Tips On Information And Records Retention Management
Knowing that proper information management can be the most effective means of reducing risks and bolstering regulatory compliance efforts, ARMA International, the not-for-profit professional membership association for records management professionals is offering some simple tips on setting your records and information management policies.
Oracle's BI Play
Oracle is pushing a new product line that it hopes will cover companies' BI needs from top to bottom.
When It Comes To Data, We Just Still Don't Get It
This whole information mismanagement thing is really starting to concern me. If we're to draw conclusions from recent developments, we, the nation that has mastered the art of creating an information economy while shipping most of the actual production of real goods overseas, appear to have no idea what we're doing with electronic data.
Justice Department Spreads Subpoenas
Search engines aren't the only companies being sent subpoenas. As part of its campaign to demonstrate the futility of Internet filtering, the U.S. Department of Justice has subpoenaed at least 34 Internet companies and software makers. The story is now posted on InformationWeek.com.
I discovered this thanks to a Freedom of Information Act request I filed with the Department of Justice. The DOJ complied, though r
Maybe It's Just That Nobody Gives A Cr-- Uh, Darn
Nonprofits and political organizations, including the Electronic Frontier Foundation, are campaigning against America Online's plan to give preferential treatment to some E-mail newsletters and other bulk mail, provided that the senders are willing to pay a fee.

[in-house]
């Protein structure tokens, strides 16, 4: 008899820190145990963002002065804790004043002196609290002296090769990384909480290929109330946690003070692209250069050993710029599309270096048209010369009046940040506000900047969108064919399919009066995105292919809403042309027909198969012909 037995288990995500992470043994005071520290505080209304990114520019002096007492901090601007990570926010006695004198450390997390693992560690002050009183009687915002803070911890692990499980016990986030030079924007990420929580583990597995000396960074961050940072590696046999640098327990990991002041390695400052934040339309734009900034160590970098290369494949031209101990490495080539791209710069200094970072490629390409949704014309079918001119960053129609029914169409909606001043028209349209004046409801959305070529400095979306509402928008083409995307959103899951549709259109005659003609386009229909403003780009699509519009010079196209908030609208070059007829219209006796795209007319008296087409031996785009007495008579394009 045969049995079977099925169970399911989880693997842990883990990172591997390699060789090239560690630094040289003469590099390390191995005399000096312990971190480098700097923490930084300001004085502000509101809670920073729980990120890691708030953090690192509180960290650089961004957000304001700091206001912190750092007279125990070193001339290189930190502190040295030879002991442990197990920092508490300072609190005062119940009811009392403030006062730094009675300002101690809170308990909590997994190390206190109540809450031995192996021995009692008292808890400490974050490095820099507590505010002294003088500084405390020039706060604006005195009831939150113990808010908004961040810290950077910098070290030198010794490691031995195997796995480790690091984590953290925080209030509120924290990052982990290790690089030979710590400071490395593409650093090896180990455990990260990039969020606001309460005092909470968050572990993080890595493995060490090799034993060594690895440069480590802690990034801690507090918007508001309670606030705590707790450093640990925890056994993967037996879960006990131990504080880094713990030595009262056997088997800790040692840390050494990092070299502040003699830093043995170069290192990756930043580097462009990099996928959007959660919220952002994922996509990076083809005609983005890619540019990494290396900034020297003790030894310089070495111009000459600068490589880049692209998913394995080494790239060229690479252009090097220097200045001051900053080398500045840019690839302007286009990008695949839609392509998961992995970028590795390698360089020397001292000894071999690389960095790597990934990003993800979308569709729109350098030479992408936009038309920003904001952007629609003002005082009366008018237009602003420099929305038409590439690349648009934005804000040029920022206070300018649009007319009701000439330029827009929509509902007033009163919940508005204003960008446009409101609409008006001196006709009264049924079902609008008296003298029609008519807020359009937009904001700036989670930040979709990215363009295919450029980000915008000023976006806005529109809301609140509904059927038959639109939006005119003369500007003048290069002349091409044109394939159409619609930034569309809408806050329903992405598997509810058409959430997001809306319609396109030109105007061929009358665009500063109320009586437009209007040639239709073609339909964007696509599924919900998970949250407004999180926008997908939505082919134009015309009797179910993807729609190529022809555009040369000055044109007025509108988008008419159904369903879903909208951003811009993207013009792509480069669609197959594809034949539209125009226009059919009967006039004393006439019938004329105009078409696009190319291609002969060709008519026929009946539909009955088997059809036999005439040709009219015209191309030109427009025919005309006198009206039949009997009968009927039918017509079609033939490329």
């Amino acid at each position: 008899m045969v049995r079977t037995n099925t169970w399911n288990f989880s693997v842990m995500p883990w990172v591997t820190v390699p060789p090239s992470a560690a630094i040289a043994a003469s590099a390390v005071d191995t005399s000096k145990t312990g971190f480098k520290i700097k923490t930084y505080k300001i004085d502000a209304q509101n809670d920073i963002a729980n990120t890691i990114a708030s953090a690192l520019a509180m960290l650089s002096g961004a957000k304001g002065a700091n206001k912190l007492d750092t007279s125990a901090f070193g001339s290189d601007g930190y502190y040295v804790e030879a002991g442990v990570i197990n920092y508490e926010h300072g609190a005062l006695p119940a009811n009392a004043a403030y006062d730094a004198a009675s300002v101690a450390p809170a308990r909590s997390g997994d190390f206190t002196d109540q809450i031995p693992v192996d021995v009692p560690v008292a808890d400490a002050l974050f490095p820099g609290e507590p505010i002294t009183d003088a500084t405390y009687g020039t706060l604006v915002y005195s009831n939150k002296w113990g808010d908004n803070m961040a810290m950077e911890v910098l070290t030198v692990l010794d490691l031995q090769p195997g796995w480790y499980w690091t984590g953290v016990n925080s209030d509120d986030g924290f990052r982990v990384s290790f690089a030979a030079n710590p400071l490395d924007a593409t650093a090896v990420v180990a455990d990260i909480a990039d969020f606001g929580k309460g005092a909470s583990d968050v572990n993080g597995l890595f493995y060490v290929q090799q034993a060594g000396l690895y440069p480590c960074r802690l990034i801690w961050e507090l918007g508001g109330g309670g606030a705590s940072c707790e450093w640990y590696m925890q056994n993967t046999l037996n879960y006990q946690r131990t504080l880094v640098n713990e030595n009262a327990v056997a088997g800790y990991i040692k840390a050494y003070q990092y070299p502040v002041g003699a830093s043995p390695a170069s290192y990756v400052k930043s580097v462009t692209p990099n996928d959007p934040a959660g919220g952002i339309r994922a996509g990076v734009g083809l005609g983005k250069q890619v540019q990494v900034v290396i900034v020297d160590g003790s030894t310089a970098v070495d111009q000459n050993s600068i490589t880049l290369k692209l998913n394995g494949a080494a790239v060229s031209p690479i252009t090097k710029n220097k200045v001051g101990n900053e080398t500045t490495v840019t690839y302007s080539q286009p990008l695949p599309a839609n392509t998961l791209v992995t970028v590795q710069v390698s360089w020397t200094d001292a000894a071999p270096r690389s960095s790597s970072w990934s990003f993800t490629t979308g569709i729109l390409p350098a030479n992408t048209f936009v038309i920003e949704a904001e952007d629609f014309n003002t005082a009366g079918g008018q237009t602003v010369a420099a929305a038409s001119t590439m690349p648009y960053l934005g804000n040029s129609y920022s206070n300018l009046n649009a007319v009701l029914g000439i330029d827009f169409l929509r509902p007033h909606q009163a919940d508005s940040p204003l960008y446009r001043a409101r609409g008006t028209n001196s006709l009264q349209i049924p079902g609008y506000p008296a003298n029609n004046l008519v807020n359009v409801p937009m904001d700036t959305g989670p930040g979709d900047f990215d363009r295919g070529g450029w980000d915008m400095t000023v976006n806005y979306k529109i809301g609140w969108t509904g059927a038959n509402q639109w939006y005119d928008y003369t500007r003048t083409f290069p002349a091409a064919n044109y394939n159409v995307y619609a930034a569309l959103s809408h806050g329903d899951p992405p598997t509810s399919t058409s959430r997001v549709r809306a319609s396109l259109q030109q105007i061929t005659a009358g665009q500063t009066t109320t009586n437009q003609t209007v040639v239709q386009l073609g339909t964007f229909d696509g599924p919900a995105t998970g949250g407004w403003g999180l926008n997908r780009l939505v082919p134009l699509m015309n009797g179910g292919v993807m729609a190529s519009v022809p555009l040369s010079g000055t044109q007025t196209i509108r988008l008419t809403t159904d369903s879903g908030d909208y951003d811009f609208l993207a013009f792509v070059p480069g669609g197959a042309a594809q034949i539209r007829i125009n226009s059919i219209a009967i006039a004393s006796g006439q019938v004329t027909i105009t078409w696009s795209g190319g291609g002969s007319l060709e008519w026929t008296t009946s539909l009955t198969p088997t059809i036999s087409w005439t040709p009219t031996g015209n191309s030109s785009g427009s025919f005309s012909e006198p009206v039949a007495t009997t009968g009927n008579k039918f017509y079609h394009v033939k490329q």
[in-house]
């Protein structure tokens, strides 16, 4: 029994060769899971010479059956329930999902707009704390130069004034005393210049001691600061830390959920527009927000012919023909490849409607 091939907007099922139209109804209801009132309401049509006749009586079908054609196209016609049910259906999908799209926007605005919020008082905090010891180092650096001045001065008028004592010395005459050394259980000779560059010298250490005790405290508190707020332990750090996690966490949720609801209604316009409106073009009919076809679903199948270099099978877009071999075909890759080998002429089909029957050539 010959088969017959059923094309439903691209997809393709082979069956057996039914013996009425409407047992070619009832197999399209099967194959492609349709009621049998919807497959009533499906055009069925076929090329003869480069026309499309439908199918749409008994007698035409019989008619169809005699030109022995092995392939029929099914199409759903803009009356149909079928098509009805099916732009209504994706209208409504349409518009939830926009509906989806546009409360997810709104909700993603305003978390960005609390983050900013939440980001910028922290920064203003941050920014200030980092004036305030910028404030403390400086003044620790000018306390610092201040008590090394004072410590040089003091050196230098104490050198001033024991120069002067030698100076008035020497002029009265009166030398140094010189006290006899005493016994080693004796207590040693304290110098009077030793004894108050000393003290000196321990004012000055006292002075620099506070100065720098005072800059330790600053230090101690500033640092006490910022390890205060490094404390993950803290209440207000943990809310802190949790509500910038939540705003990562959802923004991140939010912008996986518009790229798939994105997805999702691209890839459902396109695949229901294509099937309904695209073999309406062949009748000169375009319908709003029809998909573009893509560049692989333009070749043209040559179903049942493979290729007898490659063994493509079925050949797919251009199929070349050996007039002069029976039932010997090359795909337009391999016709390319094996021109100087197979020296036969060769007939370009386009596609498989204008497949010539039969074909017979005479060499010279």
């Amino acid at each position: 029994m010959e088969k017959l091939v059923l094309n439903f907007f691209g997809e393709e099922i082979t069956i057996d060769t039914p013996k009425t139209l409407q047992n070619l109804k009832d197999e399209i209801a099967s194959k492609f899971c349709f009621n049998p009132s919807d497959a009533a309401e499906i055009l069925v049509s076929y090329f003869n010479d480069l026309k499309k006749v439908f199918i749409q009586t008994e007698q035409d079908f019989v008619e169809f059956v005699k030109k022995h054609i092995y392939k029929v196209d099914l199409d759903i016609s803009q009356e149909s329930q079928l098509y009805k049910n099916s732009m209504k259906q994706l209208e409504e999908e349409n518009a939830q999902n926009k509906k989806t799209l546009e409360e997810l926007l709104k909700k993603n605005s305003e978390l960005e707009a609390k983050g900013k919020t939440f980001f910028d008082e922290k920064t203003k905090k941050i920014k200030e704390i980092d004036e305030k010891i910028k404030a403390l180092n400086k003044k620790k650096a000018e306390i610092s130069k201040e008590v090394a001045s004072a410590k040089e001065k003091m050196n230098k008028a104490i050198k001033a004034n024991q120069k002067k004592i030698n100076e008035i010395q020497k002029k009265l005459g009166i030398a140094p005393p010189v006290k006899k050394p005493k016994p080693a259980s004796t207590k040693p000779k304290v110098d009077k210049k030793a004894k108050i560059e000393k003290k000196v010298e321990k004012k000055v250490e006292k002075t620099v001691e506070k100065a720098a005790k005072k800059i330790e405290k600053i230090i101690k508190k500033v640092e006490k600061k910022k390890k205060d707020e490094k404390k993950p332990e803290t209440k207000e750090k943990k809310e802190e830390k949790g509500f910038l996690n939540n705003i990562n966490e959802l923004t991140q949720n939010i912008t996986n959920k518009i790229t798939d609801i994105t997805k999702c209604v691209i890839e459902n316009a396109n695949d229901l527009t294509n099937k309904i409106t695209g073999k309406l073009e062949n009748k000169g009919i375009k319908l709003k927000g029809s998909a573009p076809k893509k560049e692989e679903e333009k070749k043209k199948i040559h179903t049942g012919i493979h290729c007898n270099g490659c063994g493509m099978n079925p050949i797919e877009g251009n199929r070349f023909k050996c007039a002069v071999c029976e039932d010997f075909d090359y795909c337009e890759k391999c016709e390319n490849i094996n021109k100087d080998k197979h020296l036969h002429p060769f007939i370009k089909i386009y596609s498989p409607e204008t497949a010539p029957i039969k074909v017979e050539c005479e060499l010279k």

Bennet Haselton, of the political group Peacefire.org, posted an explanation on Slashdot. It's thoughtful--but demonstrates why Peacefire and the EFF are missing the
It Takes An Indian Village To Buy An Intel Laptop
Intel Corp. has dropped the other shoe in its defense of its laptop processor business against whatever threat Nicholas Negroponte's One-Laptop-Per-Child project poses.
In December Intel Chairman Craig Barrett bad-mouthed the $100 laptop Negroponte, founder of MIT's Media Lab, plans to distribute in Third World countries, and earlier this month Microsoft Chairman Bill Gates, the other half of the "Wintel" combine, did the same thing.
Even though he dismissed Negroponte's design as "the $100 g
Big IT Takes Step To Influence Tech Policy In U.S.
Influencing public policy in Washington and throughout the country requires more than hiring K Street lobbyists to push a legislative agenda. Look at the success of the modern conservative movement in shaping public policy. Its roots date back to 1973 with the founding of the think tank, The Heritage Foundation. Big IT vendors are tearing a page out of the right-wing playbook by establishing their own think tank.
Oracle's Wookey Talks Up Fusion, Open Source